their parasitic roots down through the sap wood of the host to procure their nourishment, the host, not being able to eject them entirety, forms a ball-like excrescence around the juncture of the two plants by the irritable hypertrophy of the tissues thus caused in the host. If the invading plant be pulled out of the growth thus formed, a delicately carved socket will be seen, very much like that of these 'wooden
These large 'wooden roses' are, therefore, nothing more than the protective hypertrophied tissue formed by the branches of some host tree when attacked by a parasite, which in this case is a gigantic species of mistletoe, Lorenthus Ladebeckii (Engl.), growing upon any one of several host trees, the principal ones being Citrus medica, and several species of conifers. The Ladebeckii flourishes in isolated zones throughout the western coast of the American continent from northern Mexico to Terra del Fuego, but has never been authentically reported from any other part of the globe.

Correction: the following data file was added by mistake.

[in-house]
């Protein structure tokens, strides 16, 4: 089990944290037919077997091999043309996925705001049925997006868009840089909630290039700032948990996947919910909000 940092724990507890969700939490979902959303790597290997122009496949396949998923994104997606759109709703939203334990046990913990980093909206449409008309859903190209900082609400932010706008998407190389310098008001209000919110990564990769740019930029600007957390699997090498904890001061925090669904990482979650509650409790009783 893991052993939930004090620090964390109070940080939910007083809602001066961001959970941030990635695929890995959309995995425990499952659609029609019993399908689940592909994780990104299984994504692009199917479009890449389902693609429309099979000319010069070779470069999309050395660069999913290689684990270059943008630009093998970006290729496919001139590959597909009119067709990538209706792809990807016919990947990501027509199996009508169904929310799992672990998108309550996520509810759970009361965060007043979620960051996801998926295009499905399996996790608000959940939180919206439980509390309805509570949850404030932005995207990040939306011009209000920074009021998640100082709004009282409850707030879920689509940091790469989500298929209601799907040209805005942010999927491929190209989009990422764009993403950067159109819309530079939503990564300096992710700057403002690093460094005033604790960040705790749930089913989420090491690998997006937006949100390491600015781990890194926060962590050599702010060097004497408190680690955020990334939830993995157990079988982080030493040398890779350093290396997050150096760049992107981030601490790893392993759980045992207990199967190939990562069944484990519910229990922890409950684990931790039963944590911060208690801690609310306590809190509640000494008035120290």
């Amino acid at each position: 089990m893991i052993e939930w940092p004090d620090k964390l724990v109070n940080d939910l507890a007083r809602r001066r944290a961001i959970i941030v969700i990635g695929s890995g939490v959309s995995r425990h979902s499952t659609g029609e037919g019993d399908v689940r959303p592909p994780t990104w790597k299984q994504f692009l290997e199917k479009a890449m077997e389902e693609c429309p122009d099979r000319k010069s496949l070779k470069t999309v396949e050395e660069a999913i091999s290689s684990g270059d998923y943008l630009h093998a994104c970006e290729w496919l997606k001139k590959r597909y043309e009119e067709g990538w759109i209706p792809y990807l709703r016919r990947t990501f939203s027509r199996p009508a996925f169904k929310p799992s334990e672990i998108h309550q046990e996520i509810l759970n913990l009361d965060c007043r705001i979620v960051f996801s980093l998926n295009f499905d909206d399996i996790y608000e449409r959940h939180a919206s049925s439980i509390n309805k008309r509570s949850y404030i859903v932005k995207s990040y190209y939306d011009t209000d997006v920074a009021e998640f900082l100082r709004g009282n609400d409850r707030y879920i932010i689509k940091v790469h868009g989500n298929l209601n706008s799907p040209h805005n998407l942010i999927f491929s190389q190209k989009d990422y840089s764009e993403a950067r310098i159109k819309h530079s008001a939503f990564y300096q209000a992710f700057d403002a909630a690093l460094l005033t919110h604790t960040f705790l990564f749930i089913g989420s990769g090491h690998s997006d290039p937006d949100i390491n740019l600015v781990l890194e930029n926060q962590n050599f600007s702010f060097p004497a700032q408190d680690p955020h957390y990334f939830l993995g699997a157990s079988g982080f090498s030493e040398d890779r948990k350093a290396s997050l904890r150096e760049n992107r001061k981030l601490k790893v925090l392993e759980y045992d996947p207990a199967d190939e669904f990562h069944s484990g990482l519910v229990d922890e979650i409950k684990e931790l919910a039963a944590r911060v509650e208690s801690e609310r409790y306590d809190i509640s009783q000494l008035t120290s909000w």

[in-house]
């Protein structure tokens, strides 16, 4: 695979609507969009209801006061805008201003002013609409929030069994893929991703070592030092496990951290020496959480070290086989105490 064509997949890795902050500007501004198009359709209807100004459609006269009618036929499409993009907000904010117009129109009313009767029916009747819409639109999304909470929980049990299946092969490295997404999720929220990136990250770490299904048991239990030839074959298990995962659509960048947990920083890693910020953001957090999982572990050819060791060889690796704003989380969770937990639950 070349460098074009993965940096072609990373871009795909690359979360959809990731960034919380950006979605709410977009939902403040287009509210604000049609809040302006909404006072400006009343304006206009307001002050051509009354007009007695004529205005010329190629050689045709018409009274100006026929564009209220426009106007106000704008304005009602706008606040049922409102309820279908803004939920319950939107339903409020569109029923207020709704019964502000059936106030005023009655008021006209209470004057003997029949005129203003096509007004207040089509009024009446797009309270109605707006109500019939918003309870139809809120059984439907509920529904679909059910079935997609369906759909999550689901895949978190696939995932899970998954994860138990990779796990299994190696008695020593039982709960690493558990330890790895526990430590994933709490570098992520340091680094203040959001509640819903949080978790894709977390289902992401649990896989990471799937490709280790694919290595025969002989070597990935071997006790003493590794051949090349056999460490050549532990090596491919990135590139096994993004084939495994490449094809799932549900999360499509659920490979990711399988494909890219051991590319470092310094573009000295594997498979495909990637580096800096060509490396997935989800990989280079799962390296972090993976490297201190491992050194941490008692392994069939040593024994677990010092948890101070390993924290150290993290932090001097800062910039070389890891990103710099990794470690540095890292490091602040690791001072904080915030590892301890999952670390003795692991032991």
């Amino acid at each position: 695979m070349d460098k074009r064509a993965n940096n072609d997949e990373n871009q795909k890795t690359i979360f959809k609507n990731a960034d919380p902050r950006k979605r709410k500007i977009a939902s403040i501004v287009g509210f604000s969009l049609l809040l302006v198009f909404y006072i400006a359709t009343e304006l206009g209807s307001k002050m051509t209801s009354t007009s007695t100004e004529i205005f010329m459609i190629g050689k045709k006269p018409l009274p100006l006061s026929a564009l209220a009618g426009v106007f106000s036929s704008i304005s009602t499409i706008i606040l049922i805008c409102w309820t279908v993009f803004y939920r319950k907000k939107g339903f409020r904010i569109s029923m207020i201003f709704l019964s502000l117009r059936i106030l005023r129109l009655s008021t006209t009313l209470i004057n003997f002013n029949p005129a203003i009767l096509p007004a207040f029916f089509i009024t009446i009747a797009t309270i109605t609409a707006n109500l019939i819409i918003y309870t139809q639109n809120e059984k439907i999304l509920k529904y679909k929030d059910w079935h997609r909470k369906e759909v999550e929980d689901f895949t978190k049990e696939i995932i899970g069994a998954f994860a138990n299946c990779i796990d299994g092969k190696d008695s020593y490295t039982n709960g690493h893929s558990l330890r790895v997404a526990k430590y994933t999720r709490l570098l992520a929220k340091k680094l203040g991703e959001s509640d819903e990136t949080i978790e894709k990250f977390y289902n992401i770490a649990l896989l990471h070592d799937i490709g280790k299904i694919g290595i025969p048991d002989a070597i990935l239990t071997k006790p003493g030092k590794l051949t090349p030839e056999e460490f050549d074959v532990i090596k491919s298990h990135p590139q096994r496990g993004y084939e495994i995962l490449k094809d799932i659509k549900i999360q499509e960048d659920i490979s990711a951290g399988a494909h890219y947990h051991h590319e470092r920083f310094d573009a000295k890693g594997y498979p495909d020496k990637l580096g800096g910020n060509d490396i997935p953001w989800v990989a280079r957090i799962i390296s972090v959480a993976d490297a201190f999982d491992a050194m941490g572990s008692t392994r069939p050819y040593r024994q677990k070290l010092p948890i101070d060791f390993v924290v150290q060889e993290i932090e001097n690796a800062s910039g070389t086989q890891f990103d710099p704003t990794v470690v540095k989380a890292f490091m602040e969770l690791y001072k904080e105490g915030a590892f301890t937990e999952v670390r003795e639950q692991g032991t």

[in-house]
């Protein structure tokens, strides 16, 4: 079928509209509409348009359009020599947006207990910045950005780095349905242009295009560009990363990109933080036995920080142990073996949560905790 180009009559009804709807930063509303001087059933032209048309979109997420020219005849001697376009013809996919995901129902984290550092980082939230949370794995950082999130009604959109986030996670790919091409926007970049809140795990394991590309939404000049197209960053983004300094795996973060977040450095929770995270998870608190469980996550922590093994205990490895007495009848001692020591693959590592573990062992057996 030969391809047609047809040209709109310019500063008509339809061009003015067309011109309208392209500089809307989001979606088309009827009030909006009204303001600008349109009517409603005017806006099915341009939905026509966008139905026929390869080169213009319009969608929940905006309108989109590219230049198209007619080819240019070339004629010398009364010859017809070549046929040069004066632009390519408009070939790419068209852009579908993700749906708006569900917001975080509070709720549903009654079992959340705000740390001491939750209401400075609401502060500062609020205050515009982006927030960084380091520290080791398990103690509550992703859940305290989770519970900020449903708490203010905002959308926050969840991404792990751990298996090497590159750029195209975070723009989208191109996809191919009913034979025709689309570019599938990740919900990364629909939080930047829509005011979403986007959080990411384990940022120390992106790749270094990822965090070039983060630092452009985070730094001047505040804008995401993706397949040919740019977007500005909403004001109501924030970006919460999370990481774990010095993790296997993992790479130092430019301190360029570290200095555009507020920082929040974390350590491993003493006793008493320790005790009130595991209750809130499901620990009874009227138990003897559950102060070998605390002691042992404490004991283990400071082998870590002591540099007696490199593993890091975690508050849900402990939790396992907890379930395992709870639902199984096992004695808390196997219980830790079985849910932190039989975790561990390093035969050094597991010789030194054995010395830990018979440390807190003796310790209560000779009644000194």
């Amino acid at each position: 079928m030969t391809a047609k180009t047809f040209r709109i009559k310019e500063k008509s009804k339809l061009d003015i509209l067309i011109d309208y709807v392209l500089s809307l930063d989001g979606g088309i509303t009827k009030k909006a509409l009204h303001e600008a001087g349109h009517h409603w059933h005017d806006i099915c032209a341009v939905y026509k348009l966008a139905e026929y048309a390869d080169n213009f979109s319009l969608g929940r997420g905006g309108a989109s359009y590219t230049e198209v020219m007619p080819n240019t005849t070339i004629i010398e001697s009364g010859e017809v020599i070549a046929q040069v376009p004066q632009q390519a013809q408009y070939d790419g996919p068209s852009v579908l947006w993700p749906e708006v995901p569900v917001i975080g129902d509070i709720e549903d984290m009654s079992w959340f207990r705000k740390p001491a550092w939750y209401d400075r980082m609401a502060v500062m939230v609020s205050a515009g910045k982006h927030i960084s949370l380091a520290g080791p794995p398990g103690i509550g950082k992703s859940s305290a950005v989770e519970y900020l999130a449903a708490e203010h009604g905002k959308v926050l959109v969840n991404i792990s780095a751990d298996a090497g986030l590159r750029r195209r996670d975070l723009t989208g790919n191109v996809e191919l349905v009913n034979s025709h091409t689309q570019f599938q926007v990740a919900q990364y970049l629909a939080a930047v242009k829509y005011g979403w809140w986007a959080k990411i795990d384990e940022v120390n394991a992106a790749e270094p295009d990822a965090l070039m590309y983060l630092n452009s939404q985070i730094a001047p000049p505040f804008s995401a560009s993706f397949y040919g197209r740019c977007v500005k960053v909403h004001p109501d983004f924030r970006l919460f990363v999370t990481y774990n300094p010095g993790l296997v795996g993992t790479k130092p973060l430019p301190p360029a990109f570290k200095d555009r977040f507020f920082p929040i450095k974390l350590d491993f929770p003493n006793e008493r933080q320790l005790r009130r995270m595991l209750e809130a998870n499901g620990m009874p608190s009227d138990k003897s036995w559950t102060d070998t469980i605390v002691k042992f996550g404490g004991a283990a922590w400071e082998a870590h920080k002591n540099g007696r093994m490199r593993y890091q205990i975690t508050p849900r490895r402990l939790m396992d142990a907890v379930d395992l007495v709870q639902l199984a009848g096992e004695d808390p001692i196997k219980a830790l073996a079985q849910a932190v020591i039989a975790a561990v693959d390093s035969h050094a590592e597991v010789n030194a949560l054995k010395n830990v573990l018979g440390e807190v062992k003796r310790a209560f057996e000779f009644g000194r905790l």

The one remarkable thing which attracts attention to these growths and causes them to be mistaken for flowers is the great proportions attained by them. The 'stem,' which of course is a limb of the host plant, rarely exceeds an inch and a half in diameter, the parasite evidently not being able to attack other than the younger and more vigorously growing shoots. As long as these can supply the nourishment for the Ladebeckii, it grows, the excrescence upon the citrus becoming larger and larger until the distal portion of the branch dies, leaving the small inner portion of the branch supporting a large ball from which grows the parasite. At the end of a few years, say four to seven, sufficient nourishment can no longer reach the parasite, either because the small supporting branch can no longer carry it, or the protective excrescence has shut it off from the intruder, which therefore drops out, leaving the open, delicately carved formation, which so resembles 'wooden flowers' as to give rise to the remarkable legend above recounted.